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And maybe if you have a red clay bank that’s eroding away, a ground cover is a good idea. But that’s a big MAYBE.
Because in all the years I’ve gardened here in Wake County (NC) not one ground cover has ever worked out for me. Not one.
In fact, all my ground cover experiments have turned on me like ungrateful children– racing for the sun, smothering perennial beds, leaping fences into my neighbor’s woods and flinging themselves about the lawn.
Don’t plant it. I wish someone had told me that a long time ago, and I wish had been smart enough to listen.
Fortunately, winter is a great time to fix those trial and error garden lessons.
Case in point: The Creeping Jenny I just eradicated from a bed of rain lilies and irises. I did this by digging up the whole bed, sorting the good plants from the bad and carrying the ground cover to the street.
Do not compost ground covers. They are the living dead of the plant world and will claw their way back into your garden.
Yes, it can grueling to correct your mistakes, but that’s the way most of us learn to garden.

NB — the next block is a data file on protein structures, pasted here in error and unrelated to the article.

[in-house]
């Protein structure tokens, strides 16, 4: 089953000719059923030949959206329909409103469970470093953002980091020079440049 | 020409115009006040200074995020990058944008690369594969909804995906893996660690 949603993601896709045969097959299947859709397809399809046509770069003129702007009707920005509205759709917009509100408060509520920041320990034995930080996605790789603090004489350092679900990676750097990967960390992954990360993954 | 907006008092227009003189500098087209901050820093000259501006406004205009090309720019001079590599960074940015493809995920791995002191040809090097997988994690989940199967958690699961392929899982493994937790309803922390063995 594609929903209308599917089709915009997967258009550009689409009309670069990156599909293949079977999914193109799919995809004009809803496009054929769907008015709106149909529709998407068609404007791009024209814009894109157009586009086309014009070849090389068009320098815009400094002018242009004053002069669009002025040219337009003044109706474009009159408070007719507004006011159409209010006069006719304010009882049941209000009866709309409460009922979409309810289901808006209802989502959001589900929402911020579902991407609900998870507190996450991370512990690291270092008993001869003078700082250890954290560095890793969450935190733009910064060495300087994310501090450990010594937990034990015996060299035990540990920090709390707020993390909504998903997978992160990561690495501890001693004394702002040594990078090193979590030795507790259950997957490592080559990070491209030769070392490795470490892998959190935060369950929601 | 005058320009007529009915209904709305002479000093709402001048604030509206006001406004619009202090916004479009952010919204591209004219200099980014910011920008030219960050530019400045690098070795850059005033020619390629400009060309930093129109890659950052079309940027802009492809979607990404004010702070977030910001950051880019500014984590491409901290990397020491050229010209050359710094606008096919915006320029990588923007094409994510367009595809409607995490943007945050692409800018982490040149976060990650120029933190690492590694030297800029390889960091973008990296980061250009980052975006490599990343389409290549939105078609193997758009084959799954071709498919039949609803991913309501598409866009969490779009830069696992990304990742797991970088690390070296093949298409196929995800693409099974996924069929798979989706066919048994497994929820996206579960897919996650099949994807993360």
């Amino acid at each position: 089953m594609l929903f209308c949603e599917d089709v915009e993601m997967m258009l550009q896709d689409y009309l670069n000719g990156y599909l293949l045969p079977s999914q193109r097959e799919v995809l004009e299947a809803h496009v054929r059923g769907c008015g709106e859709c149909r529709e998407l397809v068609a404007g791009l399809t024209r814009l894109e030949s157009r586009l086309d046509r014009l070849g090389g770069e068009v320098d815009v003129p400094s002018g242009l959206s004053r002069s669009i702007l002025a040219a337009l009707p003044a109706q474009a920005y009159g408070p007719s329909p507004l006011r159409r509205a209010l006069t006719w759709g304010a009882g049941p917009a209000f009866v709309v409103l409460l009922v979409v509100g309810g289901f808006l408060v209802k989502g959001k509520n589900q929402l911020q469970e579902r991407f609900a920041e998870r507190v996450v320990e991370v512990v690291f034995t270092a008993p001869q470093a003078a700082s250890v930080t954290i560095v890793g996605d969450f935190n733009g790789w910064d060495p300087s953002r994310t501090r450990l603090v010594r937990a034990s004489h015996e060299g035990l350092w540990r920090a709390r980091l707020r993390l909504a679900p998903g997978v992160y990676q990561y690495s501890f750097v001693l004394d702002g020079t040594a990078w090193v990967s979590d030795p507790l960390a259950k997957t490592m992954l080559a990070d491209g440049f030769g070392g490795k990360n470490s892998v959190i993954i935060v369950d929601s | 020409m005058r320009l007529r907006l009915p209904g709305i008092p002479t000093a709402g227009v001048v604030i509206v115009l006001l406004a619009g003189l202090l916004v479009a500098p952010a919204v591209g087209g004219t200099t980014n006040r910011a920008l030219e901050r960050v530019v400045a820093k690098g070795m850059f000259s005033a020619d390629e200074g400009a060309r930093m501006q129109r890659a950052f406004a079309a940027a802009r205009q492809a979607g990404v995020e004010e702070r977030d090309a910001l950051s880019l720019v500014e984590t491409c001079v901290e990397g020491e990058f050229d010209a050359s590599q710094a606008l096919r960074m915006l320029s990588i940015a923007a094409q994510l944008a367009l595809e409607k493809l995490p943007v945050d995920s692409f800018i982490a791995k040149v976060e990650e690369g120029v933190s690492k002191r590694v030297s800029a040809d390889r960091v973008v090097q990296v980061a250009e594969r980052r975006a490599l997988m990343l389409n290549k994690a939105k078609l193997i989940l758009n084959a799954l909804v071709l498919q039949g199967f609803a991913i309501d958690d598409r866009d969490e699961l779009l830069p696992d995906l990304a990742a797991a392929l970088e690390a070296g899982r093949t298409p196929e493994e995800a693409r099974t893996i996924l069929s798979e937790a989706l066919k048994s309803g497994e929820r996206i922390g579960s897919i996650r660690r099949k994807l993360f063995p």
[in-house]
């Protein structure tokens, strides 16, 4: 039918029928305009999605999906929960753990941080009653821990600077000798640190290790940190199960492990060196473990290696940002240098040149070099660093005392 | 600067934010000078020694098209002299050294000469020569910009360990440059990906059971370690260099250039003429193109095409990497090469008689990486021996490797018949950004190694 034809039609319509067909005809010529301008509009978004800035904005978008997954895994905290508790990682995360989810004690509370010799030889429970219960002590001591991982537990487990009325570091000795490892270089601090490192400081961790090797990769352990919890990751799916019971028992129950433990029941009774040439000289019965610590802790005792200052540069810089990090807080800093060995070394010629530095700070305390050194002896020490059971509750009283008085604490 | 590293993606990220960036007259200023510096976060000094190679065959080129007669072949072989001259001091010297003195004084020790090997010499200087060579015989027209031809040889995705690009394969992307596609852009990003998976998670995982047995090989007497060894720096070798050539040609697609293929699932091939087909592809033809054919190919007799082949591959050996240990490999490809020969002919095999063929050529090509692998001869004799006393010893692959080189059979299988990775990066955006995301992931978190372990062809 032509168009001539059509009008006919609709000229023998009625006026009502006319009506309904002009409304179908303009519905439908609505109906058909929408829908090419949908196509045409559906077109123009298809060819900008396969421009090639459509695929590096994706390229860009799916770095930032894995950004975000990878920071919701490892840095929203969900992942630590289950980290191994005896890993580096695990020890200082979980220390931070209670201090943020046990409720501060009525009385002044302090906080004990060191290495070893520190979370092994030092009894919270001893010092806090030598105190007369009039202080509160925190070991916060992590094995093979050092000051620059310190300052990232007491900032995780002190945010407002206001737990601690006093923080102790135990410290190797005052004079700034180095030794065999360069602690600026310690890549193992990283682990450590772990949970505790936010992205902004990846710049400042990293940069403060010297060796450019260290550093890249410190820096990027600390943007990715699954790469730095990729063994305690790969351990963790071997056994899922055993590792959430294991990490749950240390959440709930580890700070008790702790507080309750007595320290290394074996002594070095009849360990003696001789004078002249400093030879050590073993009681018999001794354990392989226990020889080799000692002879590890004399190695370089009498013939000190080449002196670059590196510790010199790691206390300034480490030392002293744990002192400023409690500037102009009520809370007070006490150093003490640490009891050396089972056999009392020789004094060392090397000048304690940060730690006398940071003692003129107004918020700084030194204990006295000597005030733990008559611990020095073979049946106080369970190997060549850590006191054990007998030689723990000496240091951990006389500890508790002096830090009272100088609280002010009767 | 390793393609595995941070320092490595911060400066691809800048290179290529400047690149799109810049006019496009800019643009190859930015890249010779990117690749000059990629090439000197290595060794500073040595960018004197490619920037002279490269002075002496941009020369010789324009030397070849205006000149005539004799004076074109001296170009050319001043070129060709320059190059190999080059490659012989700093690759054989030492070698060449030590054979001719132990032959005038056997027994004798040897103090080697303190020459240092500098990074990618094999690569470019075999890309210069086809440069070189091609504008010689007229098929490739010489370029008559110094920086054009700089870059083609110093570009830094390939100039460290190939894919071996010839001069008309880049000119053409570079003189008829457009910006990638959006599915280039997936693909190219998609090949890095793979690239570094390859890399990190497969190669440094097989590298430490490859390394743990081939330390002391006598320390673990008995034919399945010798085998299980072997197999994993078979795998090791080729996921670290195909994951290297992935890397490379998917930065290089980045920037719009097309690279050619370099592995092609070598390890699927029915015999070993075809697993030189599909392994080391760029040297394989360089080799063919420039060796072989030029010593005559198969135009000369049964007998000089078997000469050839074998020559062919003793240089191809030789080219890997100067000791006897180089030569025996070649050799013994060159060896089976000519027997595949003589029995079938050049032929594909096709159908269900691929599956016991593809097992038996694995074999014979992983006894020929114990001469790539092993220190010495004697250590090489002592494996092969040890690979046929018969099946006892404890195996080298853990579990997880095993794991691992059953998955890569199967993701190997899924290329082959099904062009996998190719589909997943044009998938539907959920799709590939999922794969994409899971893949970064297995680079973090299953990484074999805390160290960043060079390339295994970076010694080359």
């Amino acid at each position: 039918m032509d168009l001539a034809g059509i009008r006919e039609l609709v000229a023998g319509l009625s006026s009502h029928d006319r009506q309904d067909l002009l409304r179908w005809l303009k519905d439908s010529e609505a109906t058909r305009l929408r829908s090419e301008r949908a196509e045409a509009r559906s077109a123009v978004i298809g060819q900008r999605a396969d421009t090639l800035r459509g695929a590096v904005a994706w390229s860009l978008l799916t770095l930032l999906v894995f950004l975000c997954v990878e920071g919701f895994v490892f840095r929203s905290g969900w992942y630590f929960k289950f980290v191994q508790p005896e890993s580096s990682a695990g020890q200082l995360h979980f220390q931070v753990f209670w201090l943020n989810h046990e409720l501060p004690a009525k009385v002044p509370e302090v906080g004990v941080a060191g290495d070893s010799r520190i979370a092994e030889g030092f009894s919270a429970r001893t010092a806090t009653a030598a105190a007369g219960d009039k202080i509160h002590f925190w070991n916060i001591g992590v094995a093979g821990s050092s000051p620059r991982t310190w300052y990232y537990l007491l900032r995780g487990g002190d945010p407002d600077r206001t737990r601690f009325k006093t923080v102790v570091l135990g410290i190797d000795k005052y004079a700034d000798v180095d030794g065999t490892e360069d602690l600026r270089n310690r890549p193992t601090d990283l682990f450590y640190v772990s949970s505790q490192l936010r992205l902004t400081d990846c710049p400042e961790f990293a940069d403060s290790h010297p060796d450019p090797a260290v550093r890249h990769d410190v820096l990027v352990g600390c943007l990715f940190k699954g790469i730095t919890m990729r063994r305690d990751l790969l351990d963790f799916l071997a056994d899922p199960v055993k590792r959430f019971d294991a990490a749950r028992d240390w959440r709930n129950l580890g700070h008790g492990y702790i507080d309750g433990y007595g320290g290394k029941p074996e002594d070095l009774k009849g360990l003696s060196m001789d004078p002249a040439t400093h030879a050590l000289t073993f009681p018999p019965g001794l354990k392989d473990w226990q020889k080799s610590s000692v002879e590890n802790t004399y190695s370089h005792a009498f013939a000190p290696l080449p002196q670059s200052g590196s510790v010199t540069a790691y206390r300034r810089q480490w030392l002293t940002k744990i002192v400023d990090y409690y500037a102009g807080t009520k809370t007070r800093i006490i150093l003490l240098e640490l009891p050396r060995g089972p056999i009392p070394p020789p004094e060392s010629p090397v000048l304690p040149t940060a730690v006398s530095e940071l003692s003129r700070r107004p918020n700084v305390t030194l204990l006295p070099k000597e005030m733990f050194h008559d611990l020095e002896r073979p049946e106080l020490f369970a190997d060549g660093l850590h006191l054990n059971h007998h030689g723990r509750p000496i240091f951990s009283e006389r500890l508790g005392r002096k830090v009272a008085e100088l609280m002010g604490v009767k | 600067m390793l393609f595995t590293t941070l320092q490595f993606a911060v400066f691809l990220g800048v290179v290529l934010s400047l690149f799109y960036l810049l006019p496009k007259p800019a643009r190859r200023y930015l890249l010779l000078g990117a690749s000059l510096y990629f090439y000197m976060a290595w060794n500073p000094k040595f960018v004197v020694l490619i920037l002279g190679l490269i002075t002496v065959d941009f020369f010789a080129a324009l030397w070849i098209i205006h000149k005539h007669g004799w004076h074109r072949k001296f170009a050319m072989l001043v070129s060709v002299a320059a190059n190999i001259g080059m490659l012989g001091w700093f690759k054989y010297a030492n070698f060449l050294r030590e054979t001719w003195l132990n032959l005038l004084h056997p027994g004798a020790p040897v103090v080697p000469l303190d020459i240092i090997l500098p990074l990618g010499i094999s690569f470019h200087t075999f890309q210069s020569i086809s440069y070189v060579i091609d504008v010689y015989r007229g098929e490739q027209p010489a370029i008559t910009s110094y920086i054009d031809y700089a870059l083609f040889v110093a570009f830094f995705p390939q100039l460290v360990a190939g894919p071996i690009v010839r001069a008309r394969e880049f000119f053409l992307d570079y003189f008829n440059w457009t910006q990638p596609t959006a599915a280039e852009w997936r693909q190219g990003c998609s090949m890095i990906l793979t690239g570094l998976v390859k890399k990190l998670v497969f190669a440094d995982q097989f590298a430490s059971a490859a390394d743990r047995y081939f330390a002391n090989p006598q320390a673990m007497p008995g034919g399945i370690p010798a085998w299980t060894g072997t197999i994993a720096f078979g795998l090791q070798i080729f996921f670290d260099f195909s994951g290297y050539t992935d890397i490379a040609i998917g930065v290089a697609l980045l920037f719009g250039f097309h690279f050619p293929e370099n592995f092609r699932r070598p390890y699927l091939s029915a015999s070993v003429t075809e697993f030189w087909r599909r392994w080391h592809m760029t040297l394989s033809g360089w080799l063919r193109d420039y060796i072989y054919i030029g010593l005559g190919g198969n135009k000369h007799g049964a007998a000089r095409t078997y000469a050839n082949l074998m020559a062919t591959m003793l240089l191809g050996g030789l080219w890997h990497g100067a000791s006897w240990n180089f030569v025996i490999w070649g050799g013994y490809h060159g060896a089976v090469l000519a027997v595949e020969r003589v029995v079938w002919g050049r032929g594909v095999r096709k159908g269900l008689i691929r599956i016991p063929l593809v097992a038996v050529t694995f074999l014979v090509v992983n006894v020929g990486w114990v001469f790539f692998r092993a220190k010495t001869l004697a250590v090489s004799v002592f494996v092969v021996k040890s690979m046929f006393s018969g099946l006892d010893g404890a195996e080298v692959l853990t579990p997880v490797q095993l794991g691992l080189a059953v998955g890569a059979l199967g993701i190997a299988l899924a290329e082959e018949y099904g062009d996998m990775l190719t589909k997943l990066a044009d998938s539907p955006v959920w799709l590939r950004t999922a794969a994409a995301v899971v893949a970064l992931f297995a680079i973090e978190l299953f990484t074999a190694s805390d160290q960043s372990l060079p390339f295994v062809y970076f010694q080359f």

Anyone else with garden regrets to share (and make me feel better about mine)?
I love my woods garden. In spring and fall it is something to see (brag…brag). But this time of year there’s almost no color under my trees. I’m always looking for ways to get blooms into the shade.
The tall spikes are sword plants–a tropical you can find in any windowless office growing under lights. I think I paid 10 dollars for a big pot at the Home Depot one year. In winter, I dig them up and bring them inside. Is that super-thrifty or what?
The blooms are pink impatients–the best shade annual in the south. I always buy a flat and stick them in shady pots around my bird bath. They bloom non-stop til frost.
The trailing plant is Creeping Jenny. It’s a perennial ground cover. Keep it out of the ground unless you want to spend a lot time digger it up. Still, it is lovely and delicate in pots.
If you don’t have any big pots, look for them on sale now. They are great way to garden in places where you could never dig a whole (like under trees). And a great way to add color and interest to your southern garden.
Ps. Make sure your pots have ample drainage holes. Pots with no drainage result in disasters. There should be a law.